When I regaled my Spanish teacher with stories of our week abroad, I ended with the disconcerting truth that it was hard to come home, and not just because we moved from vacation to real life.  She responded, "our country is like our family. We notice everything, react to everything, and feel each new development emotionally. Other families, like other countries, can be as dysfunctional as they like - if it's not ours we're not judgmental, not invested. It's because we care that we hurt."

Recognizing the truth in her words helped me find the deep well of caring for my country that stays stubbornly full. In the fullness of gratitude, I've made a list of the many Americans who make me proud and thankful to be a citizen of this country. I'd like to include part of the list here:

- The firefighters and first responders who fought the fires in Northern California over the past week. These men and women worked tirelessly without respite for days on end to rescue countless civilians, animals, structures from the flames.
- The first responders and heroes who came to the rescue of injured during the Las Vegas tragedy. Those who carried the wounded away from the scene, donated vehicles, addressed the needs of the victims. Those who comfort the traumatized, the grieving.
- Hotel owners and staff in Las Vegas who gave rooms for free.
- Staff at the museums and libraries and destinations in Northern California who scrapped entry fees over the weekend for people to come in out of the smoky air.
- The first responders, friends and neighbors who came to the rescue of hurricane victims in Texas, Florida and Puerto Rico, as well as the US Virgin Islands and other locations. Many courageous acts light the way for many more that need to follow, particularly in Puerto Rico.
- All those who have donated money to relief efforts.
- Reporters, researchers, aid organizations that do the work on the ground in devastated areas to report back the needs of those affected.
- My extended family for caring and contributing whenever possible.
- The Willow Creek community (where I live) for its lemonade stands for hurricane relief, clothing and food drives, Caring Bridge and Meal Train offerings for those who are ill.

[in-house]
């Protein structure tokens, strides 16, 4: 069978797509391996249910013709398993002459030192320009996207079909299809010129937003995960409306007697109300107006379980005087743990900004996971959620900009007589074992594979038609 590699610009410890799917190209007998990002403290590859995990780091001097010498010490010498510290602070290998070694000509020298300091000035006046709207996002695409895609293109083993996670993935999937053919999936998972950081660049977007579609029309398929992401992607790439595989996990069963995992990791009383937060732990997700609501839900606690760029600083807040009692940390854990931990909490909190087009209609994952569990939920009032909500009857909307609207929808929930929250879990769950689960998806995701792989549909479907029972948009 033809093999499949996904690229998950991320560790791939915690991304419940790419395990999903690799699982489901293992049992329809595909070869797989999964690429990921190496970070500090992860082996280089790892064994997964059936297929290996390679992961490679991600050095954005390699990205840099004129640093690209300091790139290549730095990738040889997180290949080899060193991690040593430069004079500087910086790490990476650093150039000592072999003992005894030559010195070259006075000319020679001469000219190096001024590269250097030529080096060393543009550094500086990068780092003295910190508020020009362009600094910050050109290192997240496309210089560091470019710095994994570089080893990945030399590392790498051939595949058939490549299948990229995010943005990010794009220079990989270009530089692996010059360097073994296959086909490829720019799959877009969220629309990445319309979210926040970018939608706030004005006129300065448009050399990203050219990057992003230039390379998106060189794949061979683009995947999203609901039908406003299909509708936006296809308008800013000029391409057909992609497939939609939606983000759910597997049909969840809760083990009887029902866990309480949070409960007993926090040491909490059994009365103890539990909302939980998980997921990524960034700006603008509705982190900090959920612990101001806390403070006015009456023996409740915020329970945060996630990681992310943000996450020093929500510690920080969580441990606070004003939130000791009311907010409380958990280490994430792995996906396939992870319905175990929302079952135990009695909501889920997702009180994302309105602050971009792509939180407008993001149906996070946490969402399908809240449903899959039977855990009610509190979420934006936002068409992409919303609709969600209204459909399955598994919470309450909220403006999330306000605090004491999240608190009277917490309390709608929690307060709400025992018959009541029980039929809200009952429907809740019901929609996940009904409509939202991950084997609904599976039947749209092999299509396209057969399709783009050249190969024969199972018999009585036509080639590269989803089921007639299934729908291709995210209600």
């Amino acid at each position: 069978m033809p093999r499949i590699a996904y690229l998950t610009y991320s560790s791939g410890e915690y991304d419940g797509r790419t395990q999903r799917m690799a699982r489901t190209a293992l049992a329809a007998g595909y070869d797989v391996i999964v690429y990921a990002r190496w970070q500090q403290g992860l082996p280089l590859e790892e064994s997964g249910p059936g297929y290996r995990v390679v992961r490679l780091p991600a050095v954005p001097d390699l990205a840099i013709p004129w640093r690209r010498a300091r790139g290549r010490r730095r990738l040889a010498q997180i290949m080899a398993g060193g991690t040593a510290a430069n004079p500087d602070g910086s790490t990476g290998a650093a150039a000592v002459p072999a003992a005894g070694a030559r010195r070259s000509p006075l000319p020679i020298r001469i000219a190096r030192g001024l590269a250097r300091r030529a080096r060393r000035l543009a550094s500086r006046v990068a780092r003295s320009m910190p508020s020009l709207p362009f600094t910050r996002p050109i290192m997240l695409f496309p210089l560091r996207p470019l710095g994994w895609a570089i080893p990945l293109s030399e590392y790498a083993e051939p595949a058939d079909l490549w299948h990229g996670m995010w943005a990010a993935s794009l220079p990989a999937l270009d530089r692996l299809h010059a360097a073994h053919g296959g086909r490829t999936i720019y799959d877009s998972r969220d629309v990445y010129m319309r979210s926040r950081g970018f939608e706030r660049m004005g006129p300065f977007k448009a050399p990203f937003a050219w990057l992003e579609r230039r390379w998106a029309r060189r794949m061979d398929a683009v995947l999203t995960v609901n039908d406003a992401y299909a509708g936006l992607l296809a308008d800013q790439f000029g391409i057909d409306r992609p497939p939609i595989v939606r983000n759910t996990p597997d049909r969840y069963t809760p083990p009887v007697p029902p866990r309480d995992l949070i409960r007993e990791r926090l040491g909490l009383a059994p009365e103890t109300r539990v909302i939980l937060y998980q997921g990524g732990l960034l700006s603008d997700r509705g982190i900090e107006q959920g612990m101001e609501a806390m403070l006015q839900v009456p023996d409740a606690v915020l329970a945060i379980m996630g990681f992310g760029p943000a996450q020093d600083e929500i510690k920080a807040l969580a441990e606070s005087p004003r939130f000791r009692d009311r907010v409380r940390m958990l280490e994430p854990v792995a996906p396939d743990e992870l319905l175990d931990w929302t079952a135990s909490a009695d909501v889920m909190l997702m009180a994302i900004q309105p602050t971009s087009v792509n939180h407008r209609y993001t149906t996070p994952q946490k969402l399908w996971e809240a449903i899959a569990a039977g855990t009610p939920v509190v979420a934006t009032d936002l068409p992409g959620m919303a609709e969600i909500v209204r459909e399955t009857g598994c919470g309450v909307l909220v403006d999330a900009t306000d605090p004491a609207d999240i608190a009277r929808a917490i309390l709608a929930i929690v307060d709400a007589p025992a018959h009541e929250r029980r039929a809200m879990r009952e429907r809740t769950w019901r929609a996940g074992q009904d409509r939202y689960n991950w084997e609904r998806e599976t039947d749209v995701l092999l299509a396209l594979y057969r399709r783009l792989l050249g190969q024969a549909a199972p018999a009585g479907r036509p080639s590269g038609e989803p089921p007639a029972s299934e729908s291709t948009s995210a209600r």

- The St. Andrew UMC community for packing hurricane relief kits, organizing fundraising for those in need, including all people under the umbrella of caring, creating opportunities to connect.
- The Casa de Paz community who raised bond in short order so that a husband and father could leave immigrant detention and return to his family.
- The teachers at my children's schools, for their hard work, emotional strength and support of the children, goal-setting, leadership, and perseverance.
- All teachers everywhere.

It's a long list, and it's just the beginning. It's my country, my family, and I love it.

Thursday, October 12, 2017

Engaging the World

Our time in Barcelona reminded me that travel is a raison d'etre, a "reason for being." When life gets difficult, when bad news crowds the front page and my mental space, when daily routines become a slog, sometimes we need a reason for being, a flame of hope and optimism to light our way.  For me, travel is such a light, and the possibility of adventure and exploration later on in life helps my chin stay up now, when each day brings news of a fresh catastrophe.

Learning, exploring, finding new information, a fresh perspective, openness to different peoples and languages, these inspire and fuel me.  I need that lift when I face daily news of our national leaders shutting our doors, closing their minds, turning their backs on travelers, on those of us who want dialogue, clean air / water, a new direction.  We're all in this boat, on this planet together, and it seems to me that we should work much harder to get along and to find a way to sail into the future with some degree of hope and optimism.

Writing this blog before 7am allows me to retain a bit of positivity. I haven't yet retrieved the newspaper from the driveway or opened the headlines on my phone. I write while my daughter does homework at the kitchen table, the quiet darkness a soothing bubble out of which any future can be born.

Sunday, October 8, 2017

Returns

Rob and I made it home after almost fourteen hours in the air. Crossing eight time zones with the sun kept us sleepless for almost 24 hours .... and then after a six-hour nap I was up at 3am. More cross-eyed than bright-eyed, but still with some quiet time to express my gratitude to Bill and Connie for taking such good care of the kids while we were gone. I could never have gone on my adventure-of-a-lifetime without their help, and I'm so thankful.